Study: Organized Crime Profits From Illegal Wildlife Trafficking
The trafficking of animals, illegal logging and mining and the dumping of hazardous materials diverts hundreds of billions of dollars every year to the financial accounts of organized crime groups, a new study published on Monday by Michigan State University found.
In the study, Transnational Environmental Crime Threatens Sustainable Development, researchers claim that transnational environmental crime takes an estimated US$91 to $259 billion from the world’s economy per year and accounts for 64% of organized crime finances.
“Transnational environmental crime, or TEC, has become the largest financial driver of social conflicts in the world,” says Meredith Gore, MSU associate professor of fisheries and wildlife and co-lead author on the study, in a press release. “If it’s not addressed in sustainable development frameworks, these serious threats will undermine development in decades to come.”
Nearly two billion people are affected by environmental crime because it undermines sustainable development, according to the study. Local residents become extortion targets when they need basic resources such as clean drinking water, access to fishing docks and cooking charcoal.
Other key parts of organized crime groups such as drug trafficking can be a direct result of TEC activities, Gore says.
“People are aware of drug trafficking, but what they might not know is that it can be a key accelerant of deforestation; ‘narco-deforestation’ clears forests for covert roads and landing strips,” she says.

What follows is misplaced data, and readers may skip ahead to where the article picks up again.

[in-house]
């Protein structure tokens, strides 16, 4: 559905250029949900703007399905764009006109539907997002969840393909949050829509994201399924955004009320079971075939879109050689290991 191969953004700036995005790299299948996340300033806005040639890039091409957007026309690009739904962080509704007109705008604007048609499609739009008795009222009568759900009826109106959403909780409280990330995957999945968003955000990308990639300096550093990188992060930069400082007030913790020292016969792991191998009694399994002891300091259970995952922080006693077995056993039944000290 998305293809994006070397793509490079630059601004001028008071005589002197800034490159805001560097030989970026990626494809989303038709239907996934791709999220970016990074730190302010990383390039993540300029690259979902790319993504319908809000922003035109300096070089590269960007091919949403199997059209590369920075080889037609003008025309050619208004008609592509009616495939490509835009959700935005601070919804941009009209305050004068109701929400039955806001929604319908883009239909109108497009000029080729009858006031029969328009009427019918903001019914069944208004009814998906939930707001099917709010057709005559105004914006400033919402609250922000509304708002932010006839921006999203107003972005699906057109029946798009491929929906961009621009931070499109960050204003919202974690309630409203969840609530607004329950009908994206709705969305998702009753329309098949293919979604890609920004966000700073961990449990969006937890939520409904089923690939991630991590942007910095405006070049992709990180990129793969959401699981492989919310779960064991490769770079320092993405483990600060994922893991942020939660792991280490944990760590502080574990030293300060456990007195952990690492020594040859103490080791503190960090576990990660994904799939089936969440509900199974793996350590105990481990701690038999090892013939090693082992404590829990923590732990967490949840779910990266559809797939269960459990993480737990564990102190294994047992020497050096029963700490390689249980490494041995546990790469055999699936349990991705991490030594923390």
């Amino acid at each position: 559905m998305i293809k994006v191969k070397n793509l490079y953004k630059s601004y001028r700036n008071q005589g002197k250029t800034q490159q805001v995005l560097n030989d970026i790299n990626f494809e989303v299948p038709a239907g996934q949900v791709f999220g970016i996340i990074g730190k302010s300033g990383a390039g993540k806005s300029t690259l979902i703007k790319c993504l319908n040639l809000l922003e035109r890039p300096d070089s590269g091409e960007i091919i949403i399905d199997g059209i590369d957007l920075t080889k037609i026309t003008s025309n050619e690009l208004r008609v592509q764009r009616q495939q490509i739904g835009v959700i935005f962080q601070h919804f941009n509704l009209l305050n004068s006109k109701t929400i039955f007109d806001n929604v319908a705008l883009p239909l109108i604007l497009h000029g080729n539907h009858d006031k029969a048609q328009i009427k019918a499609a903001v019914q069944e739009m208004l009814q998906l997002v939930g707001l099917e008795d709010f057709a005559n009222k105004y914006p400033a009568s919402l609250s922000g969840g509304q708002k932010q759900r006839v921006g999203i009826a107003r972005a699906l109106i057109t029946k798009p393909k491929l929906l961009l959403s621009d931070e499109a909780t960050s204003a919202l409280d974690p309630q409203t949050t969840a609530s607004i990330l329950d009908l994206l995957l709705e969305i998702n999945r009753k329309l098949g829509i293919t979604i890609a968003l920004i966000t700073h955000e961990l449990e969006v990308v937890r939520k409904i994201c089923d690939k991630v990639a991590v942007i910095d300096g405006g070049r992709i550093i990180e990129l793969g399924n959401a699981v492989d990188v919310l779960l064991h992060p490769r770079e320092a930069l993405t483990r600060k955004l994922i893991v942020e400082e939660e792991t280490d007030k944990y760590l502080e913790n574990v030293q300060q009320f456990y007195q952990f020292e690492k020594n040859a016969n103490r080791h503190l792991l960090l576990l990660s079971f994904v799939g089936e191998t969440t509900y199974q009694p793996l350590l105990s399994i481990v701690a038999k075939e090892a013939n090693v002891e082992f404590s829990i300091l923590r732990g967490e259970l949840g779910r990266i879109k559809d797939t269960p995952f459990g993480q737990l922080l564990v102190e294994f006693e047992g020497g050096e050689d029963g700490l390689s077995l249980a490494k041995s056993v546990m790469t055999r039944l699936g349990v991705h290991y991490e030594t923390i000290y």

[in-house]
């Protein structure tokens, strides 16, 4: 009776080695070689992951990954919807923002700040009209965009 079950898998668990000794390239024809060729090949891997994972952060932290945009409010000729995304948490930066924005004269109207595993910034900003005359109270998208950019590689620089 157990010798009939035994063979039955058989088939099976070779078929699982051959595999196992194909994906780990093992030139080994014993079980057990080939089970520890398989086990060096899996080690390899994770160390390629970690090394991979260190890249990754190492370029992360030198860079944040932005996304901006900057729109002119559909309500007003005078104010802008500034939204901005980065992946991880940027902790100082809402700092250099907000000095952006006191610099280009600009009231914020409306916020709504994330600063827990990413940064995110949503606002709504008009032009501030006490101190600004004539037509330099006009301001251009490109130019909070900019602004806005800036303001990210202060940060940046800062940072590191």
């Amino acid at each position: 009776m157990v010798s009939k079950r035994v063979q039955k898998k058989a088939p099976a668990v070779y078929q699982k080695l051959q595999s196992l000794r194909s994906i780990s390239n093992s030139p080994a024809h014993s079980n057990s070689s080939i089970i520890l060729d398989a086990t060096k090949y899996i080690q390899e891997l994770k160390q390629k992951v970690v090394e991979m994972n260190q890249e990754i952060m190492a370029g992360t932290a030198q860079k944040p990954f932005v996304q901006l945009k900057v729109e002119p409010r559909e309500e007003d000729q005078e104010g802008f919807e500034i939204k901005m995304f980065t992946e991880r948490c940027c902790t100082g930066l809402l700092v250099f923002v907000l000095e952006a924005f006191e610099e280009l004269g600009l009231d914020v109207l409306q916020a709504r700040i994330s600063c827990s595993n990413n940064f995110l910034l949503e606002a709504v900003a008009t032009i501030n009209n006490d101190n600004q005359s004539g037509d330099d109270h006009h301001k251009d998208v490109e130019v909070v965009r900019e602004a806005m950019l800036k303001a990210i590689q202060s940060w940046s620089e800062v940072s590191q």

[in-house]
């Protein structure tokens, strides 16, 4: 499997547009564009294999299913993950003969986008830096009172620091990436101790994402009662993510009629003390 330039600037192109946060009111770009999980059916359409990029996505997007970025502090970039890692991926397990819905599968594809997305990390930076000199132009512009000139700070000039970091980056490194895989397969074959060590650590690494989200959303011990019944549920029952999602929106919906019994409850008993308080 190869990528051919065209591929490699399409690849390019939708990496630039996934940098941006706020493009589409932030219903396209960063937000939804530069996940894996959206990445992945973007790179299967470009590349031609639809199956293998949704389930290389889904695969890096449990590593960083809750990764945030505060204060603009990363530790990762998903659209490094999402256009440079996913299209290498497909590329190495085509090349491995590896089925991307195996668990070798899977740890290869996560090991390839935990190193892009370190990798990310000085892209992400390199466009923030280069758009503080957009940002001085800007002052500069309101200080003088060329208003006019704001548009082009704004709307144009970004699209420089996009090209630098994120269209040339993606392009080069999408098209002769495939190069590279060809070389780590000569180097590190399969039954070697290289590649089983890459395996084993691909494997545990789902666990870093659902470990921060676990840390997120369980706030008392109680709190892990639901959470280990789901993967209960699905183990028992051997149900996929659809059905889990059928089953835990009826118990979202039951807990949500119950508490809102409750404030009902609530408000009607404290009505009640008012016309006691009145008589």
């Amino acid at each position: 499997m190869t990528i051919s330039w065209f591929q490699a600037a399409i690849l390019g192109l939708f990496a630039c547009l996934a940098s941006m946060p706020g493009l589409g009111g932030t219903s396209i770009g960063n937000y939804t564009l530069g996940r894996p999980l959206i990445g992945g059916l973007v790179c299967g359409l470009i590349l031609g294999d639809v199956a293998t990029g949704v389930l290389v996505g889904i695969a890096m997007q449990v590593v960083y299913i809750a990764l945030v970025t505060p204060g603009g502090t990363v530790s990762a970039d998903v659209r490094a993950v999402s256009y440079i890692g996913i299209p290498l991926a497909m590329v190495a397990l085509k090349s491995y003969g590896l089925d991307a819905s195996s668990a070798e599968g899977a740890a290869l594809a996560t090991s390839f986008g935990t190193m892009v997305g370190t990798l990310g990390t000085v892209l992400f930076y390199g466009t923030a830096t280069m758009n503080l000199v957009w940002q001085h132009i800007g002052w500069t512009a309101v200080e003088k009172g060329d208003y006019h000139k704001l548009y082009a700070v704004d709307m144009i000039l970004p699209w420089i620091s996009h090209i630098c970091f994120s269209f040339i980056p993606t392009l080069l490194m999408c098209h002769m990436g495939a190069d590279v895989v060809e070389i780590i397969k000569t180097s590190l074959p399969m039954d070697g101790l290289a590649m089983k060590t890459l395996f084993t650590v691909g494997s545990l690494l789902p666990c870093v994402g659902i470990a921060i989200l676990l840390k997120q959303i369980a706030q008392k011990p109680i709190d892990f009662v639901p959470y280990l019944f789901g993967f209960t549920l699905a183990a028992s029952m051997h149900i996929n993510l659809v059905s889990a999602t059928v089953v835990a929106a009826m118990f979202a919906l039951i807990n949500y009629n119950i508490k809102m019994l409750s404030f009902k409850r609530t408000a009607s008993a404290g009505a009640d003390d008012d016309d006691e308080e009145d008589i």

Organized crime groups can even profit from vague responsibility rules set by multinational corporations who use natural resources, according to the study.
Most of the time though, organized crime groups only involve themselves in TEC when it becomes an opportunity to profit, Francis Masse, one of the co-authors of the study, told OCCRP in an email.
“The possibility of reaping high profits while facing relatively low risk of arrest, prosecution or penalty makes IWT attractive,” Masse says. “If a group already has transnational networks to move other illicit goods, then it may not be that difficult to move certain types of wildlife products.”
As the world looks to fight climate change, organized crime groups look to profit from it, according to the report. Groups might look to carbon fraud by using carbon credits, normally meant to reduce the amount of greenhouse gas each country produces, to sell at a higher price, such as was the case in France last year.
Masse says that TEC has always existed but it’ll increase in the coming years.
“Going into the future, we are likely to see more TEC especially as climate change and other issues increase environmental insecurities and socio-economic inequalities that can act as drivers for people to get involved in TEC and make it easier to recruit people to get involved in TEC,” he said.
All is not lost though. Effective coordination between local authorities such as Operation Thunderball, an Interpol investigation held across 109 countries that rescued scores of animals, can help fight TEC, says a co-author of the study.
Peter Stoett, dean of social science and humanities at Ontario Tech University, says further education and looking at how different responses to wildlife crime can impact those who are trying to fight it.
“Are campaigns to educate the public about these crimes too focused on charismatic wildlife species, ignoring corporate criminal activity, such as toxic waste dumping or illegal fisheries?” Stoett asked.